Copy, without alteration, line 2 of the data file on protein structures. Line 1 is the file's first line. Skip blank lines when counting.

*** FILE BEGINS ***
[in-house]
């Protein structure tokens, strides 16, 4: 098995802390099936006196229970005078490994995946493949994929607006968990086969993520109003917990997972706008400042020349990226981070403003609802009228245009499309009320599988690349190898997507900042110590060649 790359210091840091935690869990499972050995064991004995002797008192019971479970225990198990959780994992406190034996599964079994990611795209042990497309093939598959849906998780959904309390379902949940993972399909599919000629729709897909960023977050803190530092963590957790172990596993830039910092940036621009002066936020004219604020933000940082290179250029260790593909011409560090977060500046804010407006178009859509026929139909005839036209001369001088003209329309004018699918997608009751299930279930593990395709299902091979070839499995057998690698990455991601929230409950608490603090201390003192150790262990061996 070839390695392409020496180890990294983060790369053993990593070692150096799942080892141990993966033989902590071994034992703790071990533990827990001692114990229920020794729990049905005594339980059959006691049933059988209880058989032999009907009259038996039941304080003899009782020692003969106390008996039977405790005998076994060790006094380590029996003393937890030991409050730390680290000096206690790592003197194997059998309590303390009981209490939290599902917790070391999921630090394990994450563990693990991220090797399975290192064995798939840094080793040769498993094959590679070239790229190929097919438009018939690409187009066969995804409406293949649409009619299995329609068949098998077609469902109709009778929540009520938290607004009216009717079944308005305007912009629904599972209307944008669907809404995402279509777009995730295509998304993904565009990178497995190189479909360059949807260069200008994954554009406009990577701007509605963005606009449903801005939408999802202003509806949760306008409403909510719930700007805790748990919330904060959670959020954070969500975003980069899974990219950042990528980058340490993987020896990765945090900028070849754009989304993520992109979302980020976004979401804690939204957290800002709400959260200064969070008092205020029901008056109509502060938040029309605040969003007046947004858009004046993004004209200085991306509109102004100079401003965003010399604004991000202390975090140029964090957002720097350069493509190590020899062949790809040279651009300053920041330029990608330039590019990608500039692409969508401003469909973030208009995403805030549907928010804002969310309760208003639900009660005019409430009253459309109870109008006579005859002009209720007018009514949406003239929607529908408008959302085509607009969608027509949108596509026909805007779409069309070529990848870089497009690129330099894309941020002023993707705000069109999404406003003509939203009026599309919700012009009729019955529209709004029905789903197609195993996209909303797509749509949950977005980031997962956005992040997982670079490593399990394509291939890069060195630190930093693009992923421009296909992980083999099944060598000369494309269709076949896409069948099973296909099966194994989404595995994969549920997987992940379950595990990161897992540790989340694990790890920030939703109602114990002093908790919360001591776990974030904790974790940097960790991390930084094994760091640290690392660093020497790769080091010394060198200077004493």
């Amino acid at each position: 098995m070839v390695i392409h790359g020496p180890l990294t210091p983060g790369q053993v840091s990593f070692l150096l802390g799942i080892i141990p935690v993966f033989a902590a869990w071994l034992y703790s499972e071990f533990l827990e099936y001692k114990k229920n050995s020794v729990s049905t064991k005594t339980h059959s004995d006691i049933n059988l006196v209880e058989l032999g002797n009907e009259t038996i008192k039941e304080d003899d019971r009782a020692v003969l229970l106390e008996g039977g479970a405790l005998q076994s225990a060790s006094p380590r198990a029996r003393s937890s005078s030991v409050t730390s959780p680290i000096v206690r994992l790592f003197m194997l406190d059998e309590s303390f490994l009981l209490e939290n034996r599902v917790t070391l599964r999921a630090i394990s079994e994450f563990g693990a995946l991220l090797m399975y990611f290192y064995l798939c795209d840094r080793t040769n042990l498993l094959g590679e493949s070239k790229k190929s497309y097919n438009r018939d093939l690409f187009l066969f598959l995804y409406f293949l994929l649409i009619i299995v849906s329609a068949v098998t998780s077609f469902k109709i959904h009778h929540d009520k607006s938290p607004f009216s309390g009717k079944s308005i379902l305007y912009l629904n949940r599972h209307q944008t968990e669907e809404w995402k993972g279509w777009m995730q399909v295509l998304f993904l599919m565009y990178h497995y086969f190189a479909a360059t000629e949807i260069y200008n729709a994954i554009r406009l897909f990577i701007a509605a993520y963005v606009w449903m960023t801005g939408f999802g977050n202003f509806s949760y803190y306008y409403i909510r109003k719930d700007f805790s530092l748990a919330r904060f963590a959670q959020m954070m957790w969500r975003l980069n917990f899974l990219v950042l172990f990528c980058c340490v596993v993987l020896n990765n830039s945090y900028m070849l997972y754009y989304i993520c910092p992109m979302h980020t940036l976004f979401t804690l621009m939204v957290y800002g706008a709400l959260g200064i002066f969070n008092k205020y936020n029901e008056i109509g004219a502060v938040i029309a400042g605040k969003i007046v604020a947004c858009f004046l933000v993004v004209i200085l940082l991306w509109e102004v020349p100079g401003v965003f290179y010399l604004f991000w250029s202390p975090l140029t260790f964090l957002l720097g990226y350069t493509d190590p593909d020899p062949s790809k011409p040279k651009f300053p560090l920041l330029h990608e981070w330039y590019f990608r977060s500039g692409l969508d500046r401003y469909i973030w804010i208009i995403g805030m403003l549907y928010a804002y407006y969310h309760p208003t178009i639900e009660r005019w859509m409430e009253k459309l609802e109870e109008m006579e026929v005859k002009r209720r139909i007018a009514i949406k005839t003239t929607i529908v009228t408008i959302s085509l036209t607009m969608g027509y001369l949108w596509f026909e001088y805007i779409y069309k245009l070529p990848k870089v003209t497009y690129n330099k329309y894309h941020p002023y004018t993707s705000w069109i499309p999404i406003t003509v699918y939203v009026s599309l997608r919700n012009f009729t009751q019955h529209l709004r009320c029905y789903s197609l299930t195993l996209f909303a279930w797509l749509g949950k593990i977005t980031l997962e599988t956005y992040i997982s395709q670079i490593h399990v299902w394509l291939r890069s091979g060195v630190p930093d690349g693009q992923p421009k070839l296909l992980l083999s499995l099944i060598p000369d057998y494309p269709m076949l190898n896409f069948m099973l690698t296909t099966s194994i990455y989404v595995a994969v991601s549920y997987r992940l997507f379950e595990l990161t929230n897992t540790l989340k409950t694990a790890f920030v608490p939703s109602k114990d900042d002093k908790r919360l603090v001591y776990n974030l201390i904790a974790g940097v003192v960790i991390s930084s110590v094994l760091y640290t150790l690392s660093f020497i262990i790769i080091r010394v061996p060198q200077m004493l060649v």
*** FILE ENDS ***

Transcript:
């Protein structure tokens, strides 16, 4: 098995802390099936006196229970005078490994995946493949994929607006968990086969993520109003917990997972706008400042020349990226981070403003609802009228245009499309009320599988690349190898997507900042110590060649 790359210091840091935690869990499972050995064991004995002797008192019971479970225990198990959780994992406190034996599964079994990611795209042990497309093939598959849906998780959904309390379902949940993972399909599919000629729709897909960023977050803190530092963590957790172990596993830039910092940036621009002066936020004219604020933000940082290179250029260790593909011409560090977060500046804010407006178009859509026929139909005839036209001369001088003209329309004018699918997608009751299930279930593990395709299902091979070839499995057998690698990455991601929230409950608490603090201390003192150790262990061996 070839390695392409020496180890990294983060790369053993990593070692150096799942080892141990993966033989902590071994034992703790071990533990827990001692114990229920020794729990049905005594339980059959006691049933059988209880058989032999009907009259038996039941304080003899009782020692003969106390008996039977405790005998076994060790006094380590029996003393937890030991409050730390680290000096206690790592003197194997059998309590303390009981209490939290599902917790070391999921630090394990994450563990693990991220090797399975290192064995798939840094080793040769498993094959590679070239790229190929097919438009018939690409187009066969995804409406293949649409009619299995329609068949098998077609469902109709009778929540009520938290607004009216009717079944308005305007912009629904599972209307944008669907809404995402279509777009995730295509998304993904565009990178497995190189479909360059949807260069200008994954554009406009990577701007509605963005606009449903801005939408999802202003509806949760306008409403909510719930700007805790748990919330904060959670959020954070969500975003980069899974990219950042990528980058340490993987020896990765945090900028070849754009989304993520992109979302980020976004979401804690939204957290800002709400959260200064969070008092205020029901008056109509502060938040029309605040969003007046947004858009004046993004004209200085991306509109102004100079401003965003010399604004991000202390975090140029964090957002720097350069493509190590020899062949790809040279651009300053920041330029990608330039590019990608500039692409969508401003469909973030208009995403805030549907928010804002969310309760208003639900009660005019409430009253459309109870109008006579005859002009209720007018009514949406003239929607529908408008959302085509607009969608027509949108596509026909805007779409069309070529990848870089497009690129330099894309941020002023993707705000069109999404406003003509939203009026599309919700012009009729019955529209709004029905789903197609195993996209909303797509749509949950977005980031997962956005992040997982670079490593399990394509291939890069060195630190930093693009992923421009296909992980083999099944060598000369494309269709076949896409069948099973296909099966194994989404595995994969549920997987992940379950595990990161897992540790989340694990790890920030939703109602114990002093908790919360001591776990974030904790974790940097960790991390930084094994760091640290690392660093020497790769080091010394060198200077004493």